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Wednesday, July 15, 2009
Five Golden Flowers -vvz

I recently dug up and watched an old movie I last saw when I was a toddler. The film is called Five Golden Flowers (五朵金花). Filmed in 1959, it won some awards and was screened in more than 30 countries. The film can be loosely classified as a musical romantic comedy. Even though it was made half a century ago, I think it's better than many movies produced these days.

The plot is simple. The protagonist (Ah Peng, which is the generic name for males of the Bai minorities) meets a girl (called Jinhua, literally golden flower, the generic name for females of the Bai tribe) at a festival. They agree to meet a year later but Jinhua gave only vague directions to where she lives (supposedly to test his resolve in finding her). Ah Peng proceeded to travel the region to look for Jinhua, only to come across many false alarms as there are hundreds of girls with that name. Since it's a happy feel-good movie, the lovers were, of course, reunited at the end.

Set in the period of China's failed Great Leap Forward (1958-1961) movement, the film contains not too subtle displays of optimism with industrialization, communism and all that stuff. People still call each other comrades in those days. As such, this film also provides an interesting glimpse into the political climate of those days, especially with respect to the minority ethnic groups in Yunnan.

Sadly, the lead actress Yang Likun (杨丽坤) led a tragic life, quite unlike that of the character she portrayed. Her other famous movie Ashima was blacklisted during the Cultural Revolution (1966-1976) and the actress was condemned with the film. Only in her twenties then, She was tortured and subsequently became schizophrenic. Her condition improved slightly after the Cultural Revolution. She eventually moved to Shanghai and died in 2000.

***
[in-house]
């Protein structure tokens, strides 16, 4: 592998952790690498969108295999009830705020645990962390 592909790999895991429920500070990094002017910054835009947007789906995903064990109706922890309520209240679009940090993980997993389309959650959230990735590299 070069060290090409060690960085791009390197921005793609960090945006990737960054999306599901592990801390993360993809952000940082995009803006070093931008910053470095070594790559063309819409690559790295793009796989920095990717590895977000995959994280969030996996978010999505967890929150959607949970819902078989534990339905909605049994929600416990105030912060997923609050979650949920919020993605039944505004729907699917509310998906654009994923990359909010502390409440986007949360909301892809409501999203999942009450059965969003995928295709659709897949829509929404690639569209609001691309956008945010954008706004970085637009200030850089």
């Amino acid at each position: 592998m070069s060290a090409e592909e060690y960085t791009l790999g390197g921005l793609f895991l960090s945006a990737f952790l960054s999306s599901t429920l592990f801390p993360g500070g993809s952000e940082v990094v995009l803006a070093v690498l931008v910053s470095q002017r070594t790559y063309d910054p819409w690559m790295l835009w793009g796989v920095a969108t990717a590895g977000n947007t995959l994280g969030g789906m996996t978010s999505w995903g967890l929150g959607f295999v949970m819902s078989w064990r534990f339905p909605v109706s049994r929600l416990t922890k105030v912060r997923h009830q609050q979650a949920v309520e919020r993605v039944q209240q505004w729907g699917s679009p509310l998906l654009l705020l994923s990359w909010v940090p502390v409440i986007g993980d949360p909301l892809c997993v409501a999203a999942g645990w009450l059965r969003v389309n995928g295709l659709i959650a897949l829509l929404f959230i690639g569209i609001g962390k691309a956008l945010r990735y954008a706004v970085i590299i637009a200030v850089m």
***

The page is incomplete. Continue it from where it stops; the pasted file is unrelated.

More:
Here's the famous duet scene at Butterfly Spring in Dali (lyrics on the YouTube page). The place is now a tourist attraction.

-- permalink --
Yiheng made
12:53 AM


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Sunday, July 12, 2009
Art Appreciation in Singapore -vvw

I made a long overdue visit to the Singapore Art Museum (SAM) last Sunday to see An Unbroken Line, a showcase of the works by internationally acclaimed artist Wu Guanzhong, which he generously donated to Singapore. Wu Guanzhong is one of the few painters whose works I like and who isn't already dead.

Most of my friends have never heard of Wu Guanzhong before but that doesn't really matter to me because these days, anyone who is a media whore, has rich friends or a talent for bullshitting can be a famous artist.

Heck, the Painting of the Year 2009 award went to some photographs of random objects. Apparently, one does not even need to paint any more to produce an award-winning "painting". So what's next year's Painting of the Year? I won't be surprised if it turns out to be a sculpture, a dance or even a rap album!

But what DID surprise me was the crowd I encountered when I entered the SAM. Since when did Singaporeans learn to appreciate art? Most of these people don't look like tourists. But when I arrived at the Wu Guanzhong galleries, the place was oddly empty. So where did everybody go?

To the Toy Fair that happened to be held at the SAM of course! To buy the latest Transformers toys and stuff like that. And to see people dressed up as Stormtroopers and Masked Rider.

Ah well, that's Singapore, I should've known.

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Yiheng made
10:03 AM


Painting of the year is such a rip-off. But then again I guess art is subjective.
By Blogger Soqcrates, at 12:43 AM  

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Previous Posts

Swing Along 2009 -vvv

FF13 -vvx

YGBSM -vvw

Tibetan Song -vvx

Unfortunate Side Effects -vwv

Memorable News -vwv

Five Golden Flowers -vvz

Art Appreciation in Singapore -vvw

Openmindedness -vvx


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